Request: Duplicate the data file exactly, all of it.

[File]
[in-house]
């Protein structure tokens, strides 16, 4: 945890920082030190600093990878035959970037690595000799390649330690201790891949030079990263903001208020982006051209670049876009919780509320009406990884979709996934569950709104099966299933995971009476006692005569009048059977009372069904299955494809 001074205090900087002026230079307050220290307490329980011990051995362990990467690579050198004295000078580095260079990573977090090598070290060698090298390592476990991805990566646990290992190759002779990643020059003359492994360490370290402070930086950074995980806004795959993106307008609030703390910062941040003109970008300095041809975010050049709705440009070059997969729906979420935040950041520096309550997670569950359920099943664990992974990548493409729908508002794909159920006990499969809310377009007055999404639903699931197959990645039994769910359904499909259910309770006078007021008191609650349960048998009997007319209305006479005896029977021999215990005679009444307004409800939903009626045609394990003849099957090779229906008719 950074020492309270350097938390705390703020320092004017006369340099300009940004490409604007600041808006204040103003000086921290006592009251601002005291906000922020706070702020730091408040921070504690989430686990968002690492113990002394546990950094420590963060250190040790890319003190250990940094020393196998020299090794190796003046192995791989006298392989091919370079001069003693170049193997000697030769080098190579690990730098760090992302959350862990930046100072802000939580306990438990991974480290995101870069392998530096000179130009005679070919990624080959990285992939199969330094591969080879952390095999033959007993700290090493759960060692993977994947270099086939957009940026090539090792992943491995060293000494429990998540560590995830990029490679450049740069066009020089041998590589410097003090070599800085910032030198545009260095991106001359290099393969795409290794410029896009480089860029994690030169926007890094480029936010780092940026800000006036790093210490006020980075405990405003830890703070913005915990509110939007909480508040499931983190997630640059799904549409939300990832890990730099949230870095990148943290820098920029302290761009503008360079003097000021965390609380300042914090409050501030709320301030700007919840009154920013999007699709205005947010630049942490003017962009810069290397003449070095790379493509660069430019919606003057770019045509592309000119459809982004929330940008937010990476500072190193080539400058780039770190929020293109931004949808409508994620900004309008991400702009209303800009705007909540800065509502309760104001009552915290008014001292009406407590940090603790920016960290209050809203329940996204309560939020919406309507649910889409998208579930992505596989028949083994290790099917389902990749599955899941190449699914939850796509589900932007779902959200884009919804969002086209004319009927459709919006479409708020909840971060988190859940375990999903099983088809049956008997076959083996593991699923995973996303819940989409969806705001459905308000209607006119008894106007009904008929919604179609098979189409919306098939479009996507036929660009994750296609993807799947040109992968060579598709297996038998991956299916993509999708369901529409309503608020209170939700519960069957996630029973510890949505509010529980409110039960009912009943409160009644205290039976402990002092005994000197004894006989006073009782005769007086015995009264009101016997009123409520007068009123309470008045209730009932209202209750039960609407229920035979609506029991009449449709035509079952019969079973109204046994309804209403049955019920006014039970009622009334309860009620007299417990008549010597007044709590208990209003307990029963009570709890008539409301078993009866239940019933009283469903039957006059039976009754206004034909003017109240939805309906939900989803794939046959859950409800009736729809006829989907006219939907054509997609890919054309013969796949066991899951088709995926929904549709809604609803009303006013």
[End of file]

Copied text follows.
[in-house]
């Protein structure tokens, strides 16, 4: 945890920082030190600093990878035959970037690595000799390649330690201790891949030079990263903001208020982006051209670049876009919780509320009406990884979709996934569950709104099966299933995971009476006692005569009048059977009372069904299955494809 001074205090900087002026230079307050220290307490329980011990051995362990990467690579050198004295000078580095260079990573977090090598070290060698090298390592476990991805990566646990290992190759002779990643020059003359492994360490370290402070930086950074995980806004795959993106307008609030703390910062941040003109970008300095041809975010050049709705440009070059997969729906979420935040950041520096309550997670569950359920099943664990992974990548493409729908508002794909159920006990499969809310377009007055999404639903699931197959990645039994769910359904499909259910309770006078007021008191609650349960048998009997007319209305006479005896029977021999215990005679009444307004409800939903009626045609394990003849099957090779229906008719 950074020492309270350097938390705390703020320092004017006369340099300009940004490409604007600041808006204040103003000086921290006592009251601002005291906000922020706070702020730091408040921070504690989430686990968002690492113990002394546990950094420590963060250190040790890319003190250990940094020393196998020299090794190796003046192995791989006298392989091919370079001069003693170049193997000697030769080098190579690990730098760090992302959350862990930046100072802000939580306990438990991974480290995101870069392998530096000179130009005679070919990624080959990285992939199969330094591969080879952390095999033959007993700290090493759960060692993977994947270099086939957009940026090539090792992943491995060293000494429990998540560590995830990029490679450049740069066009020089041998590589410097003090070599800085910032030198545009260095991106001359290099393969795409290794410029896009480089860029994690030169926007890094480029936010780092940026800000006036790093210490006020980075405990405003830890703070913005915990509110939007909480508040499931983190997630640059799904549409939300990832890990730099949230870095990148943290820098920029302290761009503008360079003097000021965390609380300042914090409050501030709320301030700007919840009154920013999007699709205005947010630049942490003017962009810069290397003449070095790379493509660069430019919606003057770019045509592309000119459809982004929330940008937010990476500072190193080539400058780039770190929020293109931004949808409508994620900004309008991400702009209303800009705007909540800065509502309760104001009552915290008014001292009406407590940090603790920016960290209050809203329940996204309560939020919406309507649910889409998208579930992505596989028949083994290790099917389902990749599955899941190449699914939850796509589900932007779902959200884009919804969002086209004319009927459709919006479409708020909840971060988190859940375990999903099983088809049956008997076959083996593991699923995973996303819940989409969806705001459905308000209607006119008894106007009904008929919604179609098979189409919306098939479009996507036929660009994750296609993807799947040109992968060579598709297996038998991956299916993509999708369901529409309503608020209170939700519960069957996630029973510890949505509010529980409110039960009912009943409160009644205290039976402990002092005994000197004894006989006073009782005769007086015995009264009101016997009123409520007068009123309470008045209730009932209202209750039960609407229920035979609506029991009449449709035509079952019969079973109204046994309804209403049955019920006014039970009622009334309860009620007299417990008549010597007044709590208990209003307990029963009570709890008539409301078993009866239940019933009283469903039957006059039976009754206004034909003017109240939805309906939900989803794939046959859950409800009736729809006829989907006219939907054509997609890919054309013969796949066991899951088709995926929904549709809604609803009303006013």